Lula da Silva’s Brazilian charisma
“The poor now are being treated like citizens and we govern for all Brazilians, not just one third of the people,” he said.
Lula da Silva, who was president of Brazil from 2003 to 2010 shares this year’s $250,000 award with John Agyekum Kufuor, president of Ghana from 2001 to 2009.
According to the World Food Prize, Lula da Silva made it clear, even before he took office as president of Brazil, that fighting hunger and poverty would be a top priority of his government. More than 10 government ministries were focused on the expansive Zero Hunger programs, which provided greater access to food, strengthened family farms and rural incomes, increased enrollment of primary school children, and empowered the poor.
Over the eight years of his administration, Brazil achieved dramatic reductions in hunger and extreme poverty. Brazil cut hunger in half (93% of children and 82% of adults eating three meals a day) and also reduced the percentage of Brazilians living in extreme poverty from 12% in 2003 to 4.8% in 2009.
Lula da Silva, who opened the presidential palace to the homeless and indigenous people as well as bankers and heads of state, said that the country’s growing middle class and shrinking poverty are driving its economy. Brazil was the last nation affected by the international banking crisis of 2008 and the first to recover, he said.
“If you give a poor family $100, they spend it. If you give a rich family $1 million, they put it in the bank,” he said.
“There’s nothing easier, there’s nothing cheaper than taking care of the poor. What is really difficult is to take care of the rich,” he joked.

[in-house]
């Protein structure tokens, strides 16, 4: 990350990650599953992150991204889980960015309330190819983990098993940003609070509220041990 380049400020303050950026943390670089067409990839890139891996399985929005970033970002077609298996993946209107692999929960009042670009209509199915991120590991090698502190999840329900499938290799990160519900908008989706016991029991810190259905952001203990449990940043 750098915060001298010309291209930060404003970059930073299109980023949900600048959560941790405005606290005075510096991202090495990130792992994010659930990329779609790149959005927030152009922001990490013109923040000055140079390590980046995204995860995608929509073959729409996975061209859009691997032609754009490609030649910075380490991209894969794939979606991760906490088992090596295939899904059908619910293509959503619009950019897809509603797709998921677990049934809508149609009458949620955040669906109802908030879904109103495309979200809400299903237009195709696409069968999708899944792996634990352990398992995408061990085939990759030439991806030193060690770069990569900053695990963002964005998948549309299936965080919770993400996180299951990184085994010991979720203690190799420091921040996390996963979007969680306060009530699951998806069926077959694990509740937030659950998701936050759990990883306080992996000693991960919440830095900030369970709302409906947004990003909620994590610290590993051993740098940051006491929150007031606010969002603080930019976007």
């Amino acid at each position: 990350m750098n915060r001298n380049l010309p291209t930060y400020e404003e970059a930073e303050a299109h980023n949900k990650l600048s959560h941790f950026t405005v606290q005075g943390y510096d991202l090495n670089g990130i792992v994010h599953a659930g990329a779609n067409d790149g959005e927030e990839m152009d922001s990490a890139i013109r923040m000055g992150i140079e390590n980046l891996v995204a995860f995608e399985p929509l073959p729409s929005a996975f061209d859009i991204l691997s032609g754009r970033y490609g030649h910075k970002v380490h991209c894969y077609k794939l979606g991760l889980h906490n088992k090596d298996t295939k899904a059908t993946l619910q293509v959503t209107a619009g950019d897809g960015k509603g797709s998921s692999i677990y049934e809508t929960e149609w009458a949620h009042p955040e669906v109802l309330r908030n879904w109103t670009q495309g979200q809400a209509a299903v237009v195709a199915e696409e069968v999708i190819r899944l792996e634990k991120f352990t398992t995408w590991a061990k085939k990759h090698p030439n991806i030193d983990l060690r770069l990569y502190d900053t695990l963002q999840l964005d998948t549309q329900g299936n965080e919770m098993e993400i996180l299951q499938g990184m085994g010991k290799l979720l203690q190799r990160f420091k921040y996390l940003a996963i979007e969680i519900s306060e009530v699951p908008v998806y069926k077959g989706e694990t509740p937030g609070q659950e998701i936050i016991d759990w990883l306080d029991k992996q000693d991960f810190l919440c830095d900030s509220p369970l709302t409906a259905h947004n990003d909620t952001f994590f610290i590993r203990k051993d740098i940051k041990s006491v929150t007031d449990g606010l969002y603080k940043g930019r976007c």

Although he’s an advocate of the poor, Lula da Silva doesn’t seem to be a divisive leader. He said he worked with all parts of the Brazilian economy, including lenders and business leaders.
“When I took office there was a group of people from agribusiness saying family farms are useless and the family farmers were saying agribusiness is the Devil. Then I said Brazil needed both kinds of agriculture and that is a exactly what happened.”
The government provided more credit for family farms and set up programs to encourage schools to buy food locally.
Lula da Silva said that for an economy to prosper, it has to produce tangible goods, not just swaps and derivatives in the banking sector.
In Brazil, the poor have helped drive a manufacturing economy. The government also started infrastructure projects, including bringing electricity to poor areas.
That, along with food assistance and income transfer programs, has created demand for refrigerators, appliances and electronic purchases.
Lula da Silva said the press in Brazil has criticized such government spending, but he likes to cite the grandmother who said she used to buy one pencil and split it in two for her two grandsons for school.